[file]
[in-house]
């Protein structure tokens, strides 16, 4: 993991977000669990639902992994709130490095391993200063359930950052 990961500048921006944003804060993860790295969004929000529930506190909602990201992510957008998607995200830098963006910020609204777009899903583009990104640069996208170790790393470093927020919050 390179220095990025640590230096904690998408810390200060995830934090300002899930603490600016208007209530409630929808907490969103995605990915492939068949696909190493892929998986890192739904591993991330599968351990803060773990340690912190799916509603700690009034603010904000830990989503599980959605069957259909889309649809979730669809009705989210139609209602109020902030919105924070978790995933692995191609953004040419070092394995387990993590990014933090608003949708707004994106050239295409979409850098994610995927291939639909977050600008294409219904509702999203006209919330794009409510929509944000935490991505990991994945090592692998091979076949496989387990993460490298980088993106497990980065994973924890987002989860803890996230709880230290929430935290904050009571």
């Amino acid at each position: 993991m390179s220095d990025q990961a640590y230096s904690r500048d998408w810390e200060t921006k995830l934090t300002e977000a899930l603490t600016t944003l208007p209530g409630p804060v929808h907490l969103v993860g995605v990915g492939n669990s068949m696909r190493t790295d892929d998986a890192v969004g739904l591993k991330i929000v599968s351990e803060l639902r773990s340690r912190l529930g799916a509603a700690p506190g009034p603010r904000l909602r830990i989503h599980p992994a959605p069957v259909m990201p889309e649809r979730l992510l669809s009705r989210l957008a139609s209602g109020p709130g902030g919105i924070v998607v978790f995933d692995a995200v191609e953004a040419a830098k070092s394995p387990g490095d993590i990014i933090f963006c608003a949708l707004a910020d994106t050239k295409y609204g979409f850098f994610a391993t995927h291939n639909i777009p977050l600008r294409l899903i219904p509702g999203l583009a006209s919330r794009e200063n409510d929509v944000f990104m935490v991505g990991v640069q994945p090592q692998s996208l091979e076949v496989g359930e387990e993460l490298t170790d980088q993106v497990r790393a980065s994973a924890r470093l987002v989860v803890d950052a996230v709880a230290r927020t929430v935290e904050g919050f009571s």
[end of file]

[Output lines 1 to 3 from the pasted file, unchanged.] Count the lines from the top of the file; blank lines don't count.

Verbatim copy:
[in-house]
């Protein structure tokens, strides 16, 4: 993991977000669990639902992994709130490095391993200063359930950052 990961500048921006944003804060993860790295969004929000529930506190909602990201992510957008998607995200830098963006910020609204777009899903583009990104640069996208170790790393470093927020919050 390179220095990025640590230096904690998408810390200060995830934090300002899930603490600016208007209530409630929808907490969103995605990915492939068949696909190493892929998986890192739904591993991330599968351990803060773990340690912190799916509603700690009034603010904000830990989503599980959605069957259909889309649809979730669809009705989210139609209602109020902030919105924070978790995933692995191609953004040419070092394995387990993590990014933090608003949708707004994106050239295409979409850098994610995927291939639909977050600008294409219904509702999203006209919330794009409510929509944000935490991505990991994945090592692998091979076949496989387990993460490298980088993106497990980065994973924890987002989860803890996230709880230290929430935290904050009571």
């Amino acid at each position: 993991m390179s220095d990025q990961a640590y230096s904690r500048d998408w810390e200060t921006k995830l934090t300002e977000a899930l603490t600016t944003l208007p209530g409630p804060v929808h907490l969103v993860g995605v990915g492939n669990s068949m696909r190493t790295d892929d998986a890192v969004g739904l591993k991330i929000v599968s351990e803060l639902r773990s340690r912190l529930g799916a509603a700690p506190g009034p603010r904000l909602r830990i989503h599980p992994a959605p069957v259909m990201p889309e649809r979730l992510l669809s009705r989210l957008a139609s209602g109020p709130g902030g919105i924070v998607v978790f995933d692995a995200v191609e953004a040419a830098k070092s394995p387990g490095d993590i990014i933090f963006c608003a949708l707004a910020d994106t050239k295409y609204g979409f850098f994610a391993t995927h291939n639909i777009p977050l600008r294409l899903i219904p509702g999203l583009a006209s919330r794009e200063n409510d929509v944000f990104m935490v991505g990991v640069q994945p090592q692998s996208l091979e076949v496989g359930e387990e993460l490298t170790d980088q993106v497990r790393a980065s994973a924890r470093l987002v989860v803890d950052a996230v709880a230290r927020t929430v935290e904050g919050f009571s």